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Author Topic: Acceleration of mass?  (Read 4520 times)

Offline Honk

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Acceleration of mass?
« on: February 18, 2008, 11:58:16 AM »
Hi Folks.

Is there any physicist hanging around here that can help me answer a question.

If I have a force of 135lbs pushing against a 39lb weight along a straight line without friction.
How fast will the weight accelerate at the first foot of length?
And what is the speed of the weight one foot away from the starting point?

Hopefully can any of you clever guys help me calculate this.

/ Honk
« Last Edit: April 03, 2008, 04:29:46 PM by Honk »

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Acceleration of mass?
« on: February 18, 2008, 11:58:16 AM »

Offline mikestocks2006

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Re: Acceleration of mass?
« Reply #1 on: February 18, 2008, 06:11:07 PM »
Hi Folks.
...If I have a force of 135lbs pushing against a 39lb weight along a straight line without friction.
How fast will the weight accelerate at the first foot of length?
And what is the speed of the weight one foot away from the starting point?...

/ Honk

Hi Honk,
At the end of the first foot, linear force application, linear motion, perpendicular to the force of gravity vector at that point, and starting with zero speed:

time to travel the first foot about 0.13 sec

speed about 14.9 ft/sec

I hope this helps.

ps: good work on the controler for the Hilden Brandt motor.

Offline Honk

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Re: Acceleration of mass?
« Reply #2 on: February 18, 2008, 06:27:51 PM »
Thank you for your input.

I did some calculations but I could not verify them myself.

I converted the 135lbs force to Nm and got 183Nm.
And I converted the mass from 39lb to 17.7kg
Then I divided the 183Nm by 17.7kg and got 10.33.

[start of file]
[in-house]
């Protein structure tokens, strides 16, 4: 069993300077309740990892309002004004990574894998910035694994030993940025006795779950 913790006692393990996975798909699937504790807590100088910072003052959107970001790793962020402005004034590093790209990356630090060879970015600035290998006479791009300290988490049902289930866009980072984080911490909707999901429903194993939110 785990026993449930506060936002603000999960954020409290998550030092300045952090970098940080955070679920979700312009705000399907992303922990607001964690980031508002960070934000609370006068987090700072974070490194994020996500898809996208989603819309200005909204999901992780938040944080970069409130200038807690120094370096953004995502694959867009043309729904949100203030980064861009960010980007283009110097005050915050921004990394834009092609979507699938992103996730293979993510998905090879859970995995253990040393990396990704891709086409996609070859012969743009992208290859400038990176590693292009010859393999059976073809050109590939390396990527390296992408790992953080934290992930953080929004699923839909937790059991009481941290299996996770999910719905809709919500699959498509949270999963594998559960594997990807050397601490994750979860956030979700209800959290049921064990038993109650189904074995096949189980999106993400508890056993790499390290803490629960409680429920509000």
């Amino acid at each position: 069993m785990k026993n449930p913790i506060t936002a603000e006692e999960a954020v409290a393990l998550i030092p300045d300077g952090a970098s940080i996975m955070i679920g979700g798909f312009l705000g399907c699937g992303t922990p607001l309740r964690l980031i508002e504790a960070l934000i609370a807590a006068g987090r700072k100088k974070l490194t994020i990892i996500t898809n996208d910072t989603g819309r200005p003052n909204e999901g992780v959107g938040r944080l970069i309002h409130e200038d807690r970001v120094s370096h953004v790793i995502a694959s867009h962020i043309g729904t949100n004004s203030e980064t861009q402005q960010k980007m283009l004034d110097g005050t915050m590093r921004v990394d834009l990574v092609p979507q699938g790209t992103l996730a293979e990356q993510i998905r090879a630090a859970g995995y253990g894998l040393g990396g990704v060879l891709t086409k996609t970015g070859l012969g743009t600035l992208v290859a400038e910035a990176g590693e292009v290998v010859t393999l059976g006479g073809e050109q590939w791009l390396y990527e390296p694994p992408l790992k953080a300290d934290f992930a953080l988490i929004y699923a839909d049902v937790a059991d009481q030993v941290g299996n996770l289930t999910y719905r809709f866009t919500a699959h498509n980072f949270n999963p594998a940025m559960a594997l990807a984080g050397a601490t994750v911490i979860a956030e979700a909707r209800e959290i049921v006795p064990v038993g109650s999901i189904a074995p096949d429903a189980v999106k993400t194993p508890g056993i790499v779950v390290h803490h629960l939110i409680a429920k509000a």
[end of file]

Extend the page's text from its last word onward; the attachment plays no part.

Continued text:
I have read that this number is the acceleration at meters/sec in square.

Earth gravity = 9.81 m/s?
My mass = 10.33 m/s?

If I'm right here I should have better acceleration than the gravity of Earth?
According to your calculations the mass should have reached 16.6km/h (10.31mph) when traveled one foot.

Queston: How did you calculate 14.9 ft/sec (4.47m/sec) at one foot away?

Free Energy | searching for free energy and discussing free energy

Re: Acceleration of mass?
« Reply #2 on: February 18, 2008, 06:27:51 PM »
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Offline mikestocks2006

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Re: Acceleration of mass?
« Reply #3 on: February 18, 2008, 07:12:51 PM »
Thank you for your input.

I did some calculations but I could not verify them myself.

I converted the 135lbs force to Nm and got 183Nm.
And I converted the mass from 39lb to 17.7kg
Then I divided the 183Nm by 17.7kg and got 10.33.
I have read that this number is the acceleration at meters/sec in square.

Earth gravity = 9.81 m/s?
My mass = 10.33 m/s?

If I'm right here I should have better acceleration than the gravity of Earth?
According to your calculations the mass should have reached 16.6km/h (10.31mph) when traveled one foot.

Queston: How did you calculate 14.9 ft/sec (4.47m/sec) at one foot away?
Hi Honk,
I stayed within the British system of units to keep it simple, but the results are the same if converted to SI and back to British to get speed in ft/sec

With 135 lbs force and a body weighing 39 lbs
Your acceleration is about 3.4 times the acceleration of gravity
About 111.4 ft/(sec^2)
Or
About 33.9 m/(sec^2)

The unit conversions you?ve used are not applicable. (easy mixup for many)
For example from British to SI
1lb (force) equals 4.448 Newton  etc
So the 135 lbs (force) equals about 600 Newtons.

As for the weight of 39 lbs, it needs to be converted to mass, either Slugs in British unit mass, or Kgs (kilograms) unit mass in SI
So a body that weighs 39 lbs has a mass of  about 1.21 slugs (British units)